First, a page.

A Week Later, Still No Arrests In Possible Hate Crime At Columbia University

Pro-Palestinian protesters believe they were attacked with “skunk,” a crowd control chemical.
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One full week after pro-Palestinian protesters at Columbia University reported a suspected chemical attack during an on-campus protest, no arrests have been made in the incident.

Police have said they’re investigating at least six reports related to the incident, which activists believe was a deployment of “skunk,” a foul-smelling crowd control chemical spray often used by Israeli police and military forces in Palestinian neighborhoods. The smell of the chemical has been compared to raw sewage and decaying meat, and it’s known to permeate clothing and other surfaces.

The suspected chemical attack last Friday led to numerous hospitalizations and reports of nausea, vomiting and dizziness, according to organizers.

The incident has sent shockwaves through Columbia’s campus over the past week.

After a protest advocating for divestment from Israel that included the groups Jewish Voice for Peace and Students for Justice in Palestine — both of which were suspended by Columbia last year — numerous participants realized that they’d all experienced a similarly foul smell and corresponding physical symptoms at the protest.

Palestinian protesters at the university said after the demonstration that they recognized the smell from its use in the West Bank.

Up to 10 protest participants were hospitalized in subsequent days, Maryam Alwan, a leader in Columbia’s Students for Justice in Palestine chapter, told HuffPost. Alwan described students’ frustration at what they felt was a hostile atmosphere toward criticism of Israel on campus.

“We do not feel protected by the school. We do not trust the school,” she said. “They haven’t really done anything about hundreds of reports of unrelenting harassment for months now.”

Organizers grew frustrated with the university’s response and faulted them for initially downplaying the attack. As The Intercept reported, school administrators appeared to fault protesters for holding a demonstration that was “unsanctioned and violated university policies and procedures which are in place to ensure there is adequate personnel on the ground to keep our community safe.”

But after organizers began collecting and sharing stories of students affected by the suspected chemical attack, the administration’s response grew more pointed.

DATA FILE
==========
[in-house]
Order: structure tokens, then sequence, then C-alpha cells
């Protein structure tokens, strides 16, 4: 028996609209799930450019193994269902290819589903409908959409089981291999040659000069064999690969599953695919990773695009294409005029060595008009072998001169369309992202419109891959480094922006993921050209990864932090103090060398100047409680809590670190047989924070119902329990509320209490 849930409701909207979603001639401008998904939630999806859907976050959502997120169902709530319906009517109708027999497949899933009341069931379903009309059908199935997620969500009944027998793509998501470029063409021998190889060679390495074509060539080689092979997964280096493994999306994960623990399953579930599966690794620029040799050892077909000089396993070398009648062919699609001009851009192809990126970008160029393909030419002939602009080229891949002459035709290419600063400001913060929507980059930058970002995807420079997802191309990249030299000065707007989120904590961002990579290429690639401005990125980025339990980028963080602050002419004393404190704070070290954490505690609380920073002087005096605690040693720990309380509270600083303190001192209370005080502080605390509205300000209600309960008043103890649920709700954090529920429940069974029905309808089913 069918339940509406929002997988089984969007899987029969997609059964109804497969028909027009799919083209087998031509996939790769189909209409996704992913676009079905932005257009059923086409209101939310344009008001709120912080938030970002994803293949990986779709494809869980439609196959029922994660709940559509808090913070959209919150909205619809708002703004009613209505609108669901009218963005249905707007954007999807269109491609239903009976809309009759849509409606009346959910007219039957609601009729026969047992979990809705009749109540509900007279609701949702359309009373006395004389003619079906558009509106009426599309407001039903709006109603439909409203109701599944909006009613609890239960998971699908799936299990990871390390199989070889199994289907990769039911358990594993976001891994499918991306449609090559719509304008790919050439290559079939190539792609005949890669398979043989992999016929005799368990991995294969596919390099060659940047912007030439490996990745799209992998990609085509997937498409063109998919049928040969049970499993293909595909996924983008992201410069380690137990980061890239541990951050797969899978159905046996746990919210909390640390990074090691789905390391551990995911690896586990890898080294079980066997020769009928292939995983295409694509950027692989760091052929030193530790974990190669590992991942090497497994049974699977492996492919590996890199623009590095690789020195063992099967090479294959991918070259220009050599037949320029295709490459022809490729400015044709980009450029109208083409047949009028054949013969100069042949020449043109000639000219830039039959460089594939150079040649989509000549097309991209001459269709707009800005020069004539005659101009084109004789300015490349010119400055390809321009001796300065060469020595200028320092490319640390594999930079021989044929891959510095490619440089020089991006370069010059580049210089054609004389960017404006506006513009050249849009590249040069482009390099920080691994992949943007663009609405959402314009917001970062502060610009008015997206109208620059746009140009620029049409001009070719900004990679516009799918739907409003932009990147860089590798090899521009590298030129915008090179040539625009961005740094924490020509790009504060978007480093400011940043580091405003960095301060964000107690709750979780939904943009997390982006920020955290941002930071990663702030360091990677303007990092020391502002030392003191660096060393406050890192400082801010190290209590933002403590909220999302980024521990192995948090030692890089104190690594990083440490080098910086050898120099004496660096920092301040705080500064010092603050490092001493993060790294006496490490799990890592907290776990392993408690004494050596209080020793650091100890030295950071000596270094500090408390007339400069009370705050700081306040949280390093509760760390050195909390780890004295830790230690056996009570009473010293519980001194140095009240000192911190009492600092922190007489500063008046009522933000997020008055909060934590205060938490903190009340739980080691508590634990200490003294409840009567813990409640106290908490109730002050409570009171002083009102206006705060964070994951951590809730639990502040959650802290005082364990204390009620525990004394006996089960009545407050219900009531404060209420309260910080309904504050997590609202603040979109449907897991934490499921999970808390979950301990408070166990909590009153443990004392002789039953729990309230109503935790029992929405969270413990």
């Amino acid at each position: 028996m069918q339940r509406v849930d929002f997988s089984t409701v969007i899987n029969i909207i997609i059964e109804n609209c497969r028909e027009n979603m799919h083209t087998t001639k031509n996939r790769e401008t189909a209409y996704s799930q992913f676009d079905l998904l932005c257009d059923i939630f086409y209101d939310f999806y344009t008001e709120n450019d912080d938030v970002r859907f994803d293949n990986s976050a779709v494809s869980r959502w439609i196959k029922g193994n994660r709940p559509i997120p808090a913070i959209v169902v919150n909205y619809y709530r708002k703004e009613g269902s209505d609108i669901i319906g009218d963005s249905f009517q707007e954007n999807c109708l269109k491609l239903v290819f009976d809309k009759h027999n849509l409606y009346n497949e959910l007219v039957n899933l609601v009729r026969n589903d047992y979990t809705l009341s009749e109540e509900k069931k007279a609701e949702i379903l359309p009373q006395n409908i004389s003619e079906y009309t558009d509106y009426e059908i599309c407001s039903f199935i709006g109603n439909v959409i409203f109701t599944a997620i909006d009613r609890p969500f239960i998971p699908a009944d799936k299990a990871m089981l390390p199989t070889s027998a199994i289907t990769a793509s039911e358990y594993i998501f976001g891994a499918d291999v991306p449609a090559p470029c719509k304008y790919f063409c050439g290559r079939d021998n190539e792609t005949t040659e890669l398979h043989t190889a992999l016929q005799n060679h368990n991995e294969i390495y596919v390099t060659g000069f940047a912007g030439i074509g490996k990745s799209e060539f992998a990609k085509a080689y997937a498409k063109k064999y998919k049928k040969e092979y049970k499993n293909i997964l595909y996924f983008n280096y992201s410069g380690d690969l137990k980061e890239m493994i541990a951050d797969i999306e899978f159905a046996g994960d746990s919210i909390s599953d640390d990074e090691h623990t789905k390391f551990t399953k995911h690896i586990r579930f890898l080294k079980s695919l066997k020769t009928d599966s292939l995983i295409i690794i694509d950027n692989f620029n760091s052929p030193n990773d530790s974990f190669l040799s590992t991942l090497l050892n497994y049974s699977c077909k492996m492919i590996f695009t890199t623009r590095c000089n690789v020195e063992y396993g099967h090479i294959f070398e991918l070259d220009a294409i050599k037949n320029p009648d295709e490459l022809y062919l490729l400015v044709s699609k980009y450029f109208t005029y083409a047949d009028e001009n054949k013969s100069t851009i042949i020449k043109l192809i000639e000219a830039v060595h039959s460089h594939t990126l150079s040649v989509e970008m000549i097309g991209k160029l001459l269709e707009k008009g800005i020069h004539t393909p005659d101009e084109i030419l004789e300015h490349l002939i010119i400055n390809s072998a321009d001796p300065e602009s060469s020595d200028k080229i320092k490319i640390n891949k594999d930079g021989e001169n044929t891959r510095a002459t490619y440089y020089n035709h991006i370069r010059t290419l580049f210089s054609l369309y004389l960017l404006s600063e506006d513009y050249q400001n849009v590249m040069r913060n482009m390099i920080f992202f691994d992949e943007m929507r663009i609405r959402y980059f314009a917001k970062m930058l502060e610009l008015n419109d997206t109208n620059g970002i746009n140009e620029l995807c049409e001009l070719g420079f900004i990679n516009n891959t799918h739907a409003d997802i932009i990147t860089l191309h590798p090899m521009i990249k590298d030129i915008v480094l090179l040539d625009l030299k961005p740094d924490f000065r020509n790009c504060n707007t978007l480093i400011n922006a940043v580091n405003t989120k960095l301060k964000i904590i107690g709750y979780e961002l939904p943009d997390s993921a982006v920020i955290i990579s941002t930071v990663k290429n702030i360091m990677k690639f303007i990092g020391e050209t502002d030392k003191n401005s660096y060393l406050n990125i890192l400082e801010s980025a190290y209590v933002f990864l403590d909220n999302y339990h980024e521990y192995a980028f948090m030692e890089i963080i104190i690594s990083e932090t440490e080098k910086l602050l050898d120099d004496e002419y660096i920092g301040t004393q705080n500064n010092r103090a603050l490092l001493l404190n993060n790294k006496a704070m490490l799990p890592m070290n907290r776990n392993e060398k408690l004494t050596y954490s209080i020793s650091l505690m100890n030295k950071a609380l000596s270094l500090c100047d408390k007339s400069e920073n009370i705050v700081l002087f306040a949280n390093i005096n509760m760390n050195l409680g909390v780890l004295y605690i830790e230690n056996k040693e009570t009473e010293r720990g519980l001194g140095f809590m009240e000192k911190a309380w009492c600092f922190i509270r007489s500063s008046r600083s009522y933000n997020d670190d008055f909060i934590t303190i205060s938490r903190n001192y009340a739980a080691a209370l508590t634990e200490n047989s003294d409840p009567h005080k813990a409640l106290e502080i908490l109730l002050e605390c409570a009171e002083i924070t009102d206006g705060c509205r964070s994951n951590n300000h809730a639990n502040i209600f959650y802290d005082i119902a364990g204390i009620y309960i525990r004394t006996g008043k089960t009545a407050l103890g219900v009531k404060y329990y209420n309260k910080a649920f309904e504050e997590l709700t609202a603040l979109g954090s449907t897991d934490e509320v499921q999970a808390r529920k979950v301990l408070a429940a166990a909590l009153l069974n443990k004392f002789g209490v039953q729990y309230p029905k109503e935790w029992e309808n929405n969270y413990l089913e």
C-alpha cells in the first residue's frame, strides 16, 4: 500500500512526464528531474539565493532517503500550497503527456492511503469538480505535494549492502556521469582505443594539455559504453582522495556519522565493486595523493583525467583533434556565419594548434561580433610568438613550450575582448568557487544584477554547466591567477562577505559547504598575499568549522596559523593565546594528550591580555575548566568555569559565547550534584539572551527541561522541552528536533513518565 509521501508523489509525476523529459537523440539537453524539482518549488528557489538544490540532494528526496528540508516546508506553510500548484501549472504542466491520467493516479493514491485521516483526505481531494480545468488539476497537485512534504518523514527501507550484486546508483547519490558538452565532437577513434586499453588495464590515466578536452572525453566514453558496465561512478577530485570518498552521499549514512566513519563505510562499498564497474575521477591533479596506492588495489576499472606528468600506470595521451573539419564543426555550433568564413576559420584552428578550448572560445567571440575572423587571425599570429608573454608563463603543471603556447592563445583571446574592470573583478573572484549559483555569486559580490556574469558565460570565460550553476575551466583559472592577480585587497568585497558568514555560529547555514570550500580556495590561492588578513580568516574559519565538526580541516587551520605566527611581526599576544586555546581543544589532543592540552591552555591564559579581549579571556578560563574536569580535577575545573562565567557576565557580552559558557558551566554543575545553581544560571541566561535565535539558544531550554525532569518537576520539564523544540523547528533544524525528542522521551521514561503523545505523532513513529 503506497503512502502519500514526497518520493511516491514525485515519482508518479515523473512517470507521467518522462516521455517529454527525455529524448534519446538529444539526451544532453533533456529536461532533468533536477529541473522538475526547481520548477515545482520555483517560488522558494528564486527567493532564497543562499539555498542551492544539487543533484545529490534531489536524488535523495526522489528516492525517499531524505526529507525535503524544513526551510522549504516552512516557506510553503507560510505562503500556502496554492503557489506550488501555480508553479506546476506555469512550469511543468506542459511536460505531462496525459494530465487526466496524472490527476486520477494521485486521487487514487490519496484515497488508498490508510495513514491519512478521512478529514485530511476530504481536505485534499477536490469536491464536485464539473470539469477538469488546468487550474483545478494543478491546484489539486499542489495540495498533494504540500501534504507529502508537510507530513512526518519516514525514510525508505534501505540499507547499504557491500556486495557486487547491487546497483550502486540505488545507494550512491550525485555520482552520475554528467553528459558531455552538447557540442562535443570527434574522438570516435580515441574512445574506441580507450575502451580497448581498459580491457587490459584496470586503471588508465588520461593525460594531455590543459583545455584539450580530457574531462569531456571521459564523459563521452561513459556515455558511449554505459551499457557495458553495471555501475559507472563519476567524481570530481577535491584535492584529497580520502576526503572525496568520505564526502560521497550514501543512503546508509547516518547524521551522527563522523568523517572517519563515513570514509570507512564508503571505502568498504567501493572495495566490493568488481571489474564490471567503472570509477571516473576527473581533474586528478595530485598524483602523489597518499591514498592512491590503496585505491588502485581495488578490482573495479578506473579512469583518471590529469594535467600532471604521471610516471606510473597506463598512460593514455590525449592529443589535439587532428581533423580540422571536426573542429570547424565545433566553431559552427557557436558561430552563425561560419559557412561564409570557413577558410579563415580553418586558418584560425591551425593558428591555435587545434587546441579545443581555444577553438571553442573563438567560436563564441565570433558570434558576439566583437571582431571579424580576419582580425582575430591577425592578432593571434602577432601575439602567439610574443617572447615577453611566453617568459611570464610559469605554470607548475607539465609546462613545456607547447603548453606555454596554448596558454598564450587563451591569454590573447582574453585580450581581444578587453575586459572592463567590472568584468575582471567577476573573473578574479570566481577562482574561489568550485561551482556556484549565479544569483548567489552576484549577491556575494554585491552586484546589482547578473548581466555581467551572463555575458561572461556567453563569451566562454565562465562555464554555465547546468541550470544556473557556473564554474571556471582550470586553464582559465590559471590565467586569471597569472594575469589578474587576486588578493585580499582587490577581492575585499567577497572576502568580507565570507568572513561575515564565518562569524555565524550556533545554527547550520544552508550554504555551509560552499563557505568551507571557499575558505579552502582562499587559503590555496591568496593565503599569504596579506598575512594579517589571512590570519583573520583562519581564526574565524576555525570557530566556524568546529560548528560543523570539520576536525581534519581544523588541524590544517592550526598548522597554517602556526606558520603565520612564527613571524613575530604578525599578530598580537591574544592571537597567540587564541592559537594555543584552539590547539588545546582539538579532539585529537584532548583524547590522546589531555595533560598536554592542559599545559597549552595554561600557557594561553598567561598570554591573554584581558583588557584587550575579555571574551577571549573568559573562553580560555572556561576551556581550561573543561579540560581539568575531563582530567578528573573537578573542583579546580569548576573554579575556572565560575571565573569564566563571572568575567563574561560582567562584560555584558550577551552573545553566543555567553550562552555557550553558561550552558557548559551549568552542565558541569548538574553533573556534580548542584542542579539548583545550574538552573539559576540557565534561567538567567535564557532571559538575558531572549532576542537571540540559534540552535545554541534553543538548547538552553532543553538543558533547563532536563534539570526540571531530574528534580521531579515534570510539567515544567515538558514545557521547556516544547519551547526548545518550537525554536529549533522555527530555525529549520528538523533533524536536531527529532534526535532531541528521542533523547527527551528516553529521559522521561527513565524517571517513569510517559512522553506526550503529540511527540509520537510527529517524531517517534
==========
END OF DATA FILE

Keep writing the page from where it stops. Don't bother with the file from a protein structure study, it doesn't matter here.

On Monday, Interim Provost Dennis Mitchell announced that “the alleged perpetrators identified to the University were immediately banned from campus while the law enforcement investigation proceeds,” but he did not identify the perpetrators, nor did he confirm the nature of the incident aside from saying that students who’d attended the protest “later reported being sprayed with a foul-smelling substance that required students to seek medical treatment.”

Mitchell said the New York Police Department was investigating what he described as “what appear to have been serious crimes, possibly hate crimes.”

The Columbia Spectator reported a couple of days after the demonstration that nearly two dozen students had attested to experiencing the foul smell, physical symptoms, or property damage. It reported Wednesday that Columbia administrators had requested access to photos and videos from the student paper. The Spectator posted the material online instead.

Spokespeople for the university declined HuffPost’s request for more details about the investigation.

The police were similarly tight-lipped. ABC News, citing unnamed police sources, reported Tuesday that the investigation did “not fall within the parameters of a hate crime investigation,” but NYPD spokespeople did not confirm as much to HuffPost when asked directly.

“There are no arrests, and the investigation is ongoing,” a spokesperson said.

The NYPD public information office previously said one victim made a report Friday after they “began to feel nauseated and experienced a burning sensation in her eyes” and that five more reports were filed Sunday.

For days after the attack, Alwan told HuffPost, the administration failed to reach out to affected students directly, leaving them feeling abandoned and under threat.

She said, “This attack only could have happened in a hostile environment.”

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